Well, for new material, I agree, but old film will always be 24p. Should have a way to get full HD 3D at 24p each eye out of this too.
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post #37 of 52 Old 01-30-2012, 01:19 AM
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Quote:
Originally Posted by undermined View Post

48fps has been proposed since cameras and projectors used for cinema can already handle it and the added fps will reduce judder as compared to just 24fps.

60fps is being pushed by James Cameron for its greater ability to handle motion and again, cameras can do it already and video already being 60fps so rolling it out will sorta fit into workflows.

and HDMI 1.4a can do 4K, but is limited to 3840x2160@24fps

I personally want displays that can take 4K input signals @60hz or at least 1080p@120 and not just the same 60hz we have now.

It is stupid to think a given panel is native 120hz or even 240hz and the highest i can feed it from a PC is 60Hz.

Display port 1.2 can handle the increase already and technically could allow direct addressing of the pixels from the GPU but most displays only have HDMI without even a option to do 120hz from a PC.

Gaming GPUs can already handle 4K and and if the industry want early adopters to but 4k displays it is kinda stupid to think they should only give us displays that will just upscale everything and we'll be happy with that versus allowing native format from a PC since no other source is out there .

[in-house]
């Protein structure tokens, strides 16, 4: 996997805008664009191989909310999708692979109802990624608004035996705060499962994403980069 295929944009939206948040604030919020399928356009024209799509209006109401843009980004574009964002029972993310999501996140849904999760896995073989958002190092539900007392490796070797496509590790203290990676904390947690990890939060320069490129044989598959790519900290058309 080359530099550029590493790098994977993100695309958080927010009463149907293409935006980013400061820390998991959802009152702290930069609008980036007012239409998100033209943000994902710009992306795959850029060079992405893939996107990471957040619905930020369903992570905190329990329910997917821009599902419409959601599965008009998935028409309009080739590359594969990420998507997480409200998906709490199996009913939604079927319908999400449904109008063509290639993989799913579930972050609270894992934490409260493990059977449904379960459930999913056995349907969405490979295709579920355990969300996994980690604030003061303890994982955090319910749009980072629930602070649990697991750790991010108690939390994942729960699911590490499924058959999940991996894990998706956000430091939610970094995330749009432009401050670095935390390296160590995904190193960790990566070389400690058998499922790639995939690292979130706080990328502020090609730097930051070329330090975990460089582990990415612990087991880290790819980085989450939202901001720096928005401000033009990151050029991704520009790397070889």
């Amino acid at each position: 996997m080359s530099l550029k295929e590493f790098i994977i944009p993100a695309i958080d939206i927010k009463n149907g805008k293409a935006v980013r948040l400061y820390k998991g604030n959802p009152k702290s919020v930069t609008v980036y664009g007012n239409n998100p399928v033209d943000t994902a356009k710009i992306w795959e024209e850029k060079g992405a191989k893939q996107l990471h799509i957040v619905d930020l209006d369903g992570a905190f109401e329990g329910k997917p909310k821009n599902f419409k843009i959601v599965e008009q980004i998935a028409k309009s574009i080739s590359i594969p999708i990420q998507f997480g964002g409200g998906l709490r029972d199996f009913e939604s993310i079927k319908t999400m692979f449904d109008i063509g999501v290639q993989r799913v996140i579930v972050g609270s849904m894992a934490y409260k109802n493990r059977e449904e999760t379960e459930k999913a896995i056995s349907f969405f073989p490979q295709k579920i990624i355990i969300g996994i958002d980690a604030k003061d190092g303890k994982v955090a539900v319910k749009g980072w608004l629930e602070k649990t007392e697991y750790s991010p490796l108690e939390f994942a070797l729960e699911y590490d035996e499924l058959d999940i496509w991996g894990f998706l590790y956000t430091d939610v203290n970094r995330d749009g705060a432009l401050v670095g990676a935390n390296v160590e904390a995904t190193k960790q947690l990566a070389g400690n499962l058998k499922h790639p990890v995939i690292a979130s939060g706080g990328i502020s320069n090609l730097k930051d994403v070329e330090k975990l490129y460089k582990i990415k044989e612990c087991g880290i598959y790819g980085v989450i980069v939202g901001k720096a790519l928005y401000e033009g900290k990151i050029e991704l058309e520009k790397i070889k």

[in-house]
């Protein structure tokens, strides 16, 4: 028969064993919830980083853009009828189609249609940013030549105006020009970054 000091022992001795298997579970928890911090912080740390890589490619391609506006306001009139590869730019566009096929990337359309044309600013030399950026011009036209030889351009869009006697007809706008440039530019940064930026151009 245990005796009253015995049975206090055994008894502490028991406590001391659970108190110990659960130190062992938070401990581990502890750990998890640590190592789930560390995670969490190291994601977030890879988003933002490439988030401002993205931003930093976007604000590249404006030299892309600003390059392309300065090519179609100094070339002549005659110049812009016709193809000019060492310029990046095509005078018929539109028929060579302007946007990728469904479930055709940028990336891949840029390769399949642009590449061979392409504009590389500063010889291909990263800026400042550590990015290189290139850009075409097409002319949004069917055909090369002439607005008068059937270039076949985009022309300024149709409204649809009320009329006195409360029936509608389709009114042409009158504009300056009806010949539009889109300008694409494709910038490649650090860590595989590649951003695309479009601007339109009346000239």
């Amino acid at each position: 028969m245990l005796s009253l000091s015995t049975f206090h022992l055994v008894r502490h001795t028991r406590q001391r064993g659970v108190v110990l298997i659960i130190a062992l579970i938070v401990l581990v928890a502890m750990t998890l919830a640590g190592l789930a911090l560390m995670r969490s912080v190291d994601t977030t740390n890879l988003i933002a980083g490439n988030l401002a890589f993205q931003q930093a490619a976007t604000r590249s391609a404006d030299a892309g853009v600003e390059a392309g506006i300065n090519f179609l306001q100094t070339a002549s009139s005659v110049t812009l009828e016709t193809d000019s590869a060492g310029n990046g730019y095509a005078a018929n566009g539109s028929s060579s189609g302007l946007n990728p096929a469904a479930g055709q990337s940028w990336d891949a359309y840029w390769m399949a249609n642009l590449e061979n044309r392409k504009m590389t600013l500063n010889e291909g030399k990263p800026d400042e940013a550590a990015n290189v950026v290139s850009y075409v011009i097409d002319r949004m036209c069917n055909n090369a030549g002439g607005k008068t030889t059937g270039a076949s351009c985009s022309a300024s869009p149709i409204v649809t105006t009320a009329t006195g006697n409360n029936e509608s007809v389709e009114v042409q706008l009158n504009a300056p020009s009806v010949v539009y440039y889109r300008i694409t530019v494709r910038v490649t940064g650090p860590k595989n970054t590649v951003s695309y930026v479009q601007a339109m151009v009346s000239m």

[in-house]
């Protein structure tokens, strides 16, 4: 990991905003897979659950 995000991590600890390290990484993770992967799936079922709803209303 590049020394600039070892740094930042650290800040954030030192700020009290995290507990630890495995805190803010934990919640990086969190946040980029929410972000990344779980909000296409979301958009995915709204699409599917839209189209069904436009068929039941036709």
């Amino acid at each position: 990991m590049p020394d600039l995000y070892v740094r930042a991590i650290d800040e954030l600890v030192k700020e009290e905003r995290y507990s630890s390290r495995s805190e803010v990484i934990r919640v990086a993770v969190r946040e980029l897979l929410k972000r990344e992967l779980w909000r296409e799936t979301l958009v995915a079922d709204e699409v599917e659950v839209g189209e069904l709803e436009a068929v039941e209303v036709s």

Why would a PC limit you to 60hz? We were playing Quake III back in the at at 100+ hz...

In terms of LFE, size does matter!
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post #38 of 52 Old 01-30-2012, 01:22 AM
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Quote:
Originally Posted by Favelle View Post

Why would a PC limit you to 60hz? We were playing Quake III back in the at at 100+ hz...

Digital connections are the limiting factor here, HDMI is limited to 60Hz.
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post #39 of 52 Old 01-30-2012, 08:55 AM
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Most HDMI 1.4 3D TVs already support 48p don't they?
24hz frame packed 3d is sent to the TV at 48hz.

I just created a custom resolution for my Vizio and 48p syncs up nicely.
It disables all of the TVs advance video processing 'features'. Which is good IMO.